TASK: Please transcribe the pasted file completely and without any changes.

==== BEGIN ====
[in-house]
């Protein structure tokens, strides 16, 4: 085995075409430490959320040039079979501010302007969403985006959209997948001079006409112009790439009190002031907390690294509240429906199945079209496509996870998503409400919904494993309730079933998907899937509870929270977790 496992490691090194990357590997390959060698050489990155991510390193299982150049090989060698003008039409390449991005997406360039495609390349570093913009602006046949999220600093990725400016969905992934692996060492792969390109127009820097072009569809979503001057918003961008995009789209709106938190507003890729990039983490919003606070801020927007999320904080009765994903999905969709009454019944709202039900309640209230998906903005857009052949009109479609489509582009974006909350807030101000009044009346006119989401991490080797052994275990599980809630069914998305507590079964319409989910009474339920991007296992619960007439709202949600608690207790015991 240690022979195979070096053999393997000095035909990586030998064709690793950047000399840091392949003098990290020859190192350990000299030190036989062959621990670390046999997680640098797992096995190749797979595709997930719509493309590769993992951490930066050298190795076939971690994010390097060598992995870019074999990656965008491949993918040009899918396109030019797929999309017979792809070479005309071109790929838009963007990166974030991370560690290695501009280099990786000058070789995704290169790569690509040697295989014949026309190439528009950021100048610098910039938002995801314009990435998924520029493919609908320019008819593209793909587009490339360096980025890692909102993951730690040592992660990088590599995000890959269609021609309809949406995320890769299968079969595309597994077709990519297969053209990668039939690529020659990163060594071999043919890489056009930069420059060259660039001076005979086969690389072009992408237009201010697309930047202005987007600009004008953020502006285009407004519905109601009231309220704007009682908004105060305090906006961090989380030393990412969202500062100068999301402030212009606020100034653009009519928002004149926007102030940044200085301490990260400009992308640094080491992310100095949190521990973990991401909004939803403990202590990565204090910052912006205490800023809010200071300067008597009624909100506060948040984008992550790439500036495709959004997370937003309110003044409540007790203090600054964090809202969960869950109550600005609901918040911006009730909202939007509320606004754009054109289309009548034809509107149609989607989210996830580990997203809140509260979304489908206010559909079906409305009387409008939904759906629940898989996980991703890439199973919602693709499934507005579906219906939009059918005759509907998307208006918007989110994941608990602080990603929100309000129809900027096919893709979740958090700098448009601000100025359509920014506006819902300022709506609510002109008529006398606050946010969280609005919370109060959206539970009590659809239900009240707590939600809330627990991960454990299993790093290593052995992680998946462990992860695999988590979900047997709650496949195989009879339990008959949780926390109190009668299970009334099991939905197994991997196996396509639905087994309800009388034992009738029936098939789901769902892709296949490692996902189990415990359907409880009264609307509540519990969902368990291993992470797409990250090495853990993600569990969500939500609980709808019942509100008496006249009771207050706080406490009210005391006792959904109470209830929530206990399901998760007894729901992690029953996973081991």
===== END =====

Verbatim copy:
[in-house]
């Protein structure tokens, strides 16, 4: 085995075409430490959320040039079979501010302007969403985006959209997948001079006409112009790439009190002031907390690294509240429906199945079209496509996870998503409400919904494993309730079933998907899937509870929270977790 496992490691090194990357590997390959060698050489990155991510390193299982150049090989060698003008039409390449991005997406360039495609390349570093913009602006046949999220600093990725400016969905992934692996060492792969390109127009820097072009569809979503001057918003961008995009789209709106938190507003890729990039983490919003606070801020927007999320904080009765994903999905969709009454019944709202039900309640209230998906903005857009052949009109479609489509582009974006909350807030101000009044009346006119989401991490080797052994275990599980809630069914998305507590079964319409989910009474339920991007296992619960007439709202949600608690207790015991 240690022979195979070096053999393997000095035909990586030998064709690793950047000399840091392949003098990290020859190192350990000299030190036989062959621990670390046999997680640098797992096995190749797979595709997930719509493309590769993992951490930066050298190795076939971690994010390097060598992995870019074999990656965008491949993918040009899918396109030019797929999309017979792809070479005309071109790929838009963007990166974030991370560690290695501009280099990786000058070789995704290169790569690509040697295989014949026309190439528009950021100048610098910039938002995801314009990435998924520029493919609908320019008819593209793909587009490339360096980025890692909102993951730690040592992660990088590599995000890959269609021609309809949406995320890769299968079969595309597994077709990519297969053209990668039939690529020659990163060594071999043919890489056009930069420059060259660039001076005979086969690389072009992408237009201010697309930047202005987007600009004008953020502006285009407004519905109601009231309220704007009682908004105060305090906006961090989380030393990412969202500062100068999301402030212009606020100034653009009519928002004149926007102030940044200085301490990260400009992308640094080491992310100095949190521990973990991401909004939803403990202590990565204090910052912006205490800023809010200071300067008597009624909100506060948040984008992550790439500036495709959004997370937003309110003044409540007790203090600054964090809202969960869950109550600005609901918040911006009730909202939007509320606004754009054109289309009548034809509107149609989607989210996830580990997203809140509260979304489908206010559909079906409305009387409008939904759906629940898989996980991703890439199973919602693709499934507005579906219906939009059918005759509907998307208006918007989110994941608990602080990603929100309000129809900027096919893709979740958090700098448009601000100025359509920014506006819902300022709506609510002109008529006398606050946010969280609005919370109060959206539970009590659809239900009240707590939600809330627990991960454990299993790093290593052995992680998946462990992860695999988590979900047997709650496949195989009879339990008959949780926390109190009668299970009334099991939905197994991997196996396509639905087994309800009388034992009738029936098939789901769902892709296949490692996902189990415990359907409880009264609307509540519990969902368990291993992470797409990250090495853990993600569990969500939500609980709808019942509100008496006249009771207050706080406490009210005391006792959904109470209830929530206990399901998760007894729901992690029953996973081991």